LOK SABHA ELECTIONS 2019: INDIA DECIDES

Supreme Court refuses to stay 69 per cent quota law in Tamil Nadu

DECCAN CHRONICLE. | J. VENKATESAN
Published Aug 28, 2018, 2:07 am IST
Updated Aug 28, 2018, 2:07 am IST
The Petitioners were unselected from the open category seats due to 69% reservation.
Supreme Court.
 Supreme Court.

New Delhi: In a huge relief to backward class students, the Supreme Court on Monday refused to stay the 69 per cent quota law, which has been challenged on the ground that the quota exceeds the maximum 50 per cent limit imposed in the Mandal commission judgment.

A Bench of Justices Arun Mishra and Ms. Indira Banerjee, after hearing senior counsel K.M. Vijayan and counsel Sivabala Murugan, dismissed the application, seeking stay of operation of the 1994 law. Counsel pleaded for creation of additional seats as was being done all these years, but the court turned down the prayer.

 

The Bench said the main petition questioning the validity of the law would be heard in November to decide whether the matter required adjudication by a five judge Constitution Bench. 

The petitioners Sanchana and Akhil Annapoorani said she came well within the cut off mark required for 50% of the total seats available for admission to Medical College in the Government College, as originally announced including fresh additional seats sanctioned for the Academic year 2018-2019, including the government seats available in Private Medical colleges.

The Petitioners were unselected from the open category seats due to 69% reservation. In the overall merit list without taking into consideration the students who did not join the course due to various reasons and the number of seats available under surrender seats in the All India Quota, all the students who prima facie come within the quantitative restriction of 50 per cent are entitled to be admitted to the Medical College. The Petitioners Rank entitle them to get admitted in the Government seats in any one of the Government colleges and who is not admitted due to 69% reservation in State of Tamil Nadu. They soughtstay of the operation of theTamil Nadu Backward Classes, Schedules Castes and Scheduled Tribes (Reservation of Seats in Educational Institutions and of Appointments or Posts in the Services under the State) Act, 1993.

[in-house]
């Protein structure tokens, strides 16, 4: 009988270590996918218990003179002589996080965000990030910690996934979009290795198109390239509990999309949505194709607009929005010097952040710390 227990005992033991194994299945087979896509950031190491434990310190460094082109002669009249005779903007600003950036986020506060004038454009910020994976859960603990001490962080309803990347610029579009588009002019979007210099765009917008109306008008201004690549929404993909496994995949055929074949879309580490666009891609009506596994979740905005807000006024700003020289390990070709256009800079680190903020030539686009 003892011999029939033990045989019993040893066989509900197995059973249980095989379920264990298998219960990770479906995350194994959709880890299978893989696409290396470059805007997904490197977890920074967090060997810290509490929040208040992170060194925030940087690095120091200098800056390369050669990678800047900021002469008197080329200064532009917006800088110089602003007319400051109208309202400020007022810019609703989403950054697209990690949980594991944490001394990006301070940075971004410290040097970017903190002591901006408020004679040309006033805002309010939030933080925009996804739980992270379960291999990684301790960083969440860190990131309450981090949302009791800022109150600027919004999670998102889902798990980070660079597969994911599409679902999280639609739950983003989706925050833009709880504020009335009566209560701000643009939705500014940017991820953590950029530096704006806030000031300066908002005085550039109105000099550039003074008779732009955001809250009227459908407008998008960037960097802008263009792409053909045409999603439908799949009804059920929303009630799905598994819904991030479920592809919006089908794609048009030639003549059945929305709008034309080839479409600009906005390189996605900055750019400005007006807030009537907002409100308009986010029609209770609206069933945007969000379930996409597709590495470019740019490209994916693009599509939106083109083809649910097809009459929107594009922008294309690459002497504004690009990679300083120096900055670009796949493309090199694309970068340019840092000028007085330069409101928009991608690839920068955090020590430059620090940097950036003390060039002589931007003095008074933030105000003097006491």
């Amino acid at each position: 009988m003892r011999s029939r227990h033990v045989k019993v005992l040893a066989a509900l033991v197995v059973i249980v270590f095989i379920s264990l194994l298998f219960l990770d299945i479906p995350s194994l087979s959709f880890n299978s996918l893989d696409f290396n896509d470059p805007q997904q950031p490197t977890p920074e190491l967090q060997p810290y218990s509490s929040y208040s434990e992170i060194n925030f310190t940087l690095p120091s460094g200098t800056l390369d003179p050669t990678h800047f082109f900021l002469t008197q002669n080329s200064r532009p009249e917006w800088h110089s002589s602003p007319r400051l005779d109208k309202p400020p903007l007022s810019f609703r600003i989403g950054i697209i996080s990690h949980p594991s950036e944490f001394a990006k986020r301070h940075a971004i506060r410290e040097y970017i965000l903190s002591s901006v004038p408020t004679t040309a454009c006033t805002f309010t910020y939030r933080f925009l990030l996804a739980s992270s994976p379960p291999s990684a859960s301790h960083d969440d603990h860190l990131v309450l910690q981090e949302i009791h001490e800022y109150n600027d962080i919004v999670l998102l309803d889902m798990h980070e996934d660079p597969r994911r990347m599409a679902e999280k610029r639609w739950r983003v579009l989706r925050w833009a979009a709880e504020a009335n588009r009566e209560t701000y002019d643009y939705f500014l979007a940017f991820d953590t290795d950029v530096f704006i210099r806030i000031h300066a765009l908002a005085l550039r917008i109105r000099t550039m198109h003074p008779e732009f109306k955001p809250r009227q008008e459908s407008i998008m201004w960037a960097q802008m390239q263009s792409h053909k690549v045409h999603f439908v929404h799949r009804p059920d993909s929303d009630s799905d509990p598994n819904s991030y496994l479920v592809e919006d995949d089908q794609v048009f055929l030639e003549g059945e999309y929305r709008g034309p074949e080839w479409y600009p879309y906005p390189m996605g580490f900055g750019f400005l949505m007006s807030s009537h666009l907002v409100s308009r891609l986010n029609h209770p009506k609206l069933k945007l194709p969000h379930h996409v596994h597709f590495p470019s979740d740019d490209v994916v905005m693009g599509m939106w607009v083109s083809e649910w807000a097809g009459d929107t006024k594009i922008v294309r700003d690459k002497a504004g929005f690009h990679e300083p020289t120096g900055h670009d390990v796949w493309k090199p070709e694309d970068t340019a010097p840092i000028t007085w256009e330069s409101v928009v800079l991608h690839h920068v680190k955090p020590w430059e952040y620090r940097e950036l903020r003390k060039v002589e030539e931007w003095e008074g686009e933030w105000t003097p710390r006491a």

They said “the conduct of the State of Tamil Nadu having exceeded the quantitative restriction of 50 per cent reservation as decided by this Court in Indira Sawhney case and the failure to identify creamy layer among the backward classes in State of Tamil Nadu alone resulted in a Constitutional injury to the Citizens of State of Tamil Nadu against the Constitutional mandate, thereby denying a meritorious students to get admission to professional college in accordance with the Constitution.

The petitioners while seeking to quash the 69 per cent quota law sought a direction that they should be admitted by creating extra seats as was being done for the last two decades.

They alleged that the law, which came into force in 1994, was passed without legislative competence, without enabling constitutional amendment of Article 15(4), in excess of 50 per cent reservation alone, and in conformity with the 9-Judges judgment of this Court in Indra Sawhney Vs. Union of India – 1992. Unless the 1994 lawstayed, the applicants will not be admitted to the first year M.B.B.S/B.D.S. in the Academic Year 2018 – 2019 on the basis of their marks within the 50 per cent reservation available for the open category candidates, they said and sought a direction in this regard.

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Location: India, Delhi, New Delhi




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